What’s Suzhou Like? (Part 1)

I lived in Suzhou from the summer of 2018 to March of 2020, and I heartily recommend it! Suzhou is located in Jiangsu Province, China, a 30 minute train ride or 2 hour drive from the happening metropolis of Shanghai. (Many of us took day trips there to see museums, art exhibitions, or go to Disney Shanghai.) Much of Suzhou was built within the past decade or two in one of China’s common growth booms.

The whole SIP (Suzhou Industrial Park) area, a prospering financial district with a Western feel and plenty of foreigners, was nothing but fields 10 years ago. I lived in SIP and relished the immaculate roadside landscaping and brand-spanking-new subway system. One American coworker who got her start in central China described Suzhou as “China lite”. She said, “To be honest, sometimes I don’t even feel like I’m in China.” Many customer service workers have a tiny bit of English, (coffee? hot? iced?). Physicians and bank tellers are usually fluent in English as required by their employer. Outside of that…good luck!

On the older side of things, (this is the great civilization of China we’re talking about, after all) Suzhou is an ancient city, older than Rome itself. It used to be an important center of silk production and trade, and plenty of silk goods are still sold in both souvenir shops and upscale boutiques. I used to go in every qipao (traditional dress) shop I saw until my eyes swam from the bewildering array of shiny colors. There are also plenty of cheap qipaos of artificial material.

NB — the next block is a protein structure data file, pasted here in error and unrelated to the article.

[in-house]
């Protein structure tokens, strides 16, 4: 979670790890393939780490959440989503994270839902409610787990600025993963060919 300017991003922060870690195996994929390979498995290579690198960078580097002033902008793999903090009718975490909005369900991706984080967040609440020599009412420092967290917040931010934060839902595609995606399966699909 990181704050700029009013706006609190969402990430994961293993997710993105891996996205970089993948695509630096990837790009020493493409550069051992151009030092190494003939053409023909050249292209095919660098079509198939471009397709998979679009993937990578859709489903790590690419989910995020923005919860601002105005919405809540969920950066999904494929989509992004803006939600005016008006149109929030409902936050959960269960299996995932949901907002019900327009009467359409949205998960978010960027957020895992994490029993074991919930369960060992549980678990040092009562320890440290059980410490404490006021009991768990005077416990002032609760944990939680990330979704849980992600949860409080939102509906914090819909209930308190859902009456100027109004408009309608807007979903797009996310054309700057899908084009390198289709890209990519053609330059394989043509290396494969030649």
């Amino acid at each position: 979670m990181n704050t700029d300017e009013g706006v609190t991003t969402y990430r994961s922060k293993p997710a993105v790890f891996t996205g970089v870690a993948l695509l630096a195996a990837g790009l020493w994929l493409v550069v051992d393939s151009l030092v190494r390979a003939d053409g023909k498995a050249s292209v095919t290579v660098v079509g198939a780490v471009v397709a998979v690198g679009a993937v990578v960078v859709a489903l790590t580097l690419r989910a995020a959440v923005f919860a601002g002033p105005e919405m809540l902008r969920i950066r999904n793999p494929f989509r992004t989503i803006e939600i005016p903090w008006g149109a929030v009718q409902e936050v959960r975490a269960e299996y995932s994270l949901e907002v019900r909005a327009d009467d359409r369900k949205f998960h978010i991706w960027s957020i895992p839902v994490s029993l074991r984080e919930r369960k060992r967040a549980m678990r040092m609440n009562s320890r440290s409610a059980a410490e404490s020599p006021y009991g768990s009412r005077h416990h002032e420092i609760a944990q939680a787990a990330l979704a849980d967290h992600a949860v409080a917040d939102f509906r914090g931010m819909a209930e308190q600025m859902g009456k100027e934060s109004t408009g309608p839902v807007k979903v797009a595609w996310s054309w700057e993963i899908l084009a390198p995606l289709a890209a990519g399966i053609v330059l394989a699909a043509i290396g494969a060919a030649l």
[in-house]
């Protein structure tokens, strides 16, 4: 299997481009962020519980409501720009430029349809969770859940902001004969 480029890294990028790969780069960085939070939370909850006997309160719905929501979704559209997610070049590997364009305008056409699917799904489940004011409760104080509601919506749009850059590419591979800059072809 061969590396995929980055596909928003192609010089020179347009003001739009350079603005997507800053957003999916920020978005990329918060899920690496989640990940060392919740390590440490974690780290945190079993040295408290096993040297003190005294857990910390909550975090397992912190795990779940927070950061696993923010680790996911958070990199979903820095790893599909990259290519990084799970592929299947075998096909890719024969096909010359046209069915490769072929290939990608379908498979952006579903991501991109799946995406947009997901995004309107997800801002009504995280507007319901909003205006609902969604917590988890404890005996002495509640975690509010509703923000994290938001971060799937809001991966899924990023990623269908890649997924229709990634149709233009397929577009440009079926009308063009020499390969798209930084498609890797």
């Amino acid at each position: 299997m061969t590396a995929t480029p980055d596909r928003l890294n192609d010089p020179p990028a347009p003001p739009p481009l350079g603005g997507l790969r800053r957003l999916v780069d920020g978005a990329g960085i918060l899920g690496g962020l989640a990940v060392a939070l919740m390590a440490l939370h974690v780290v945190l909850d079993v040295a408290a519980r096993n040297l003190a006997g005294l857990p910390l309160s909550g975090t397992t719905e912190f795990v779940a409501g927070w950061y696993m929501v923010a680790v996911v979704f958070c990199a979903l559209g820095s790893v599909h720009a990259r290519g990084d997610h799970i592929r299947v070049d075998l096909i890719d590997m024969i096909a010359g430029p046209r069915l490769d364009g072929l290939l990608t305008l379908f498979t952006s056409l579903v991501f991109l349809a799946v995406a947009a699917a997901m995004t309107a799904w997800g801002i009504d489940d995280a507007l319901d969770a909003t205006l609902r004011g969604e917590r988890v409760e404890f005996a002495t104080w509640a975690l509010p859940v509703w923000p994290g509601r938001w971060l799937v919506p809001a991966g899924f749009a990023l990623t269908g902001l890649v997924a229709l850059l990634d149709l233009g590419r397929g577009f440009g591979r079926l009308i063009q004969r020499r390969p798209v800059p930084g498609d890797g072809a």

Along with the nearby city of Hangzhou, Suzhou has long been renowned in poems and proverbs for its beauty, which is largely derived from its many canals and traditional Chinese gardens. Humble Administrator’s Garden is the largest, oldest, and most famous of the gardens, and has been depicted in paintings, poems, and literature for centuries. It is also a UNESCO World Heritage site, along with many other gardens such as Lingering Garden, Master of Nets, and Couple’s Retreat.

You can still visit traditional areas in the center of town, if you take the green Line 2 on the subway and get off at Donghuan Lu or Xiangmen station. Pinjiang Road is famous throughout China, and remains incredibly picturesque despite being touristy. Between buildings and sidewalks lie white-plastered walls, with traditional curved black slate tiles on top. The round ends have floral designs just like you would expect to see on a temple roof or museum reconstruction.

The water in the canals, which date back hundreds and thousands of years, is unfortunately a breeding ground for mosquitoes in the summer. Children and adults walk around all summer with legs that look like victims of a horrible rash, or perhaps scars from cigarette burns. I often rolled my eyes and called the canals “glorified storm drains” based on the gray-green shade of water and the direct polluting drainage I witnessed from houses, etc. But oh, if you saw the green willows that overhang the canals year-round, you would understand how the peaceful, enchanting beauty of that picture erases everything else. Suzhou and the surrounding area is rife with “water towns” like Tongli, where canals take the place of the street. Not for nothing has Suzhou been called the Venice of the East.

Published by gracexaris

Explorer, thinker, writer, teacher, woman.

8 thoughts on “What’s Suzhou Like? (Part 1)

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